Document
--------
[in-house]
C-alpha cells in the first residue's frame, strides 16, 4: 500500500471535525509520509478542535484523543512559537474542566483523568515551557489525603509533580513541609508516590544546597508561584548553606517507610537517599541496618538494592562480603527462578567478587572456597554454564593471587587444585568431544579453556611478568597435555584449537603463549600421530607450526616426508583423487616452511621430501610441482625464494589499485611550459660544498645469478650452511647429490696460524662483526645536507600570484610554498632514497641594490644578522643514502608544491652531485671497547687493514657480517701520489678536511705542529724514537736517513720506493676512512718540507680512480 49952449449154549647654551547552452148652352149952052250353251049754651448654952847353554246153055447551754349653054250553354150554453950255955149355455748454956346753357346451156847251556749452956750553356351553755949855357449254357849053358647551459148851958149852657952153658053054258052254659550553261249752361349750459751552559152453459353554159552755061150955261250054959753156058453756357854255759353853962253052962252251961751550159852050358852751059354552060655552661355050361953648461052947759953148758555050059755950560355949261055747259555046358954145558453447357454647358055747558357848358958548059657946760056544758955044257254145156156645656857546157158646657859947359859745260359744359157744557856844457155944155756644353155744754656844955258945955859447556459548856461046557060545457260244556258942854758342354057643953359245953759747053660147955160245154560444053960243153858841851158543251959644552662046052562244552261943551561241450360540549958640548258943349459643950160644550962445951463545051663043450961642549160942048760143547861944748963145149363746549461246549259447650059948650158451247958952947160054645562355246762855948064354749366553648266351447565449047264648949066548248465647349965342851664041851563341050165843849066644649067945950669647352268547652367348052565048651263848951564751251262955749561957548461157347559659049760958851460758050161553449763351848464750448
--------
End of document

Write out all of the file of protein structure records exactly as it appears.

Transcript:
[in-house]
C-alpha cells in the first residue's frame, strides 16, 4: 500500500471535525509520509478542535484523543512559537474542566483523568515551557489525603509533580513541609508516590544546597508561584548553606517507610537517599541496618538494592562480603527462578567478587572456597554454564593471587587444585568431544579453556611478568597435555584449537603463549600421530607450526616426508583423487616452511621430501610441482625464494589499485611550459660544498645469478650452511647429490696460524662483526645536507600570484610554498632514497641594490644578522643514502608544491652531485671497547687493514657480517701520489678536511705542529724514537736517513720506493676512512718540507680512480 49952449449154549647654551547552452148652352149952052250353251049754651448654952847353554246153055447551754349653054250553354150554453950255955149355455748454956346753357346451156847251556749452956750553356351553755949855357449254357849053358647551459148851958149852657952153658053054258052254659550553261249752361349750459751552559152453459353554159552755061150955261250054959753156058453756357854255759353853962253052962252251961751550159852050358852751059354552060655552661355050361953648461052947759953148758555050059755950560355949261055747259555046358954145558453447357454647358055747558357848358958548059657946760056544758955044257254145156156645656857546157158646657859947359859745260359744359157744557856844457155944155756644353155744754656844955258945955859447556459548856461046557060545457260244556258942854758342354057643953359245953759747053660147955160245154560444053960243153858841851158543251959644552662046052562244552261943551561241450360540549958640548258943349459643950160644550962445951463545051663043450961642549160942048760143547861944748963145149363746549461246549259447650059948650158451247958952947160054645562355246762855948064354749366553648266351447565449047264648949066548248465647349965342851664041851563341050165843849066644649067945950669647352268547652367348052565048651263848951564751251262955749561957548461157347559659049760958851460758050161553449763351848464750448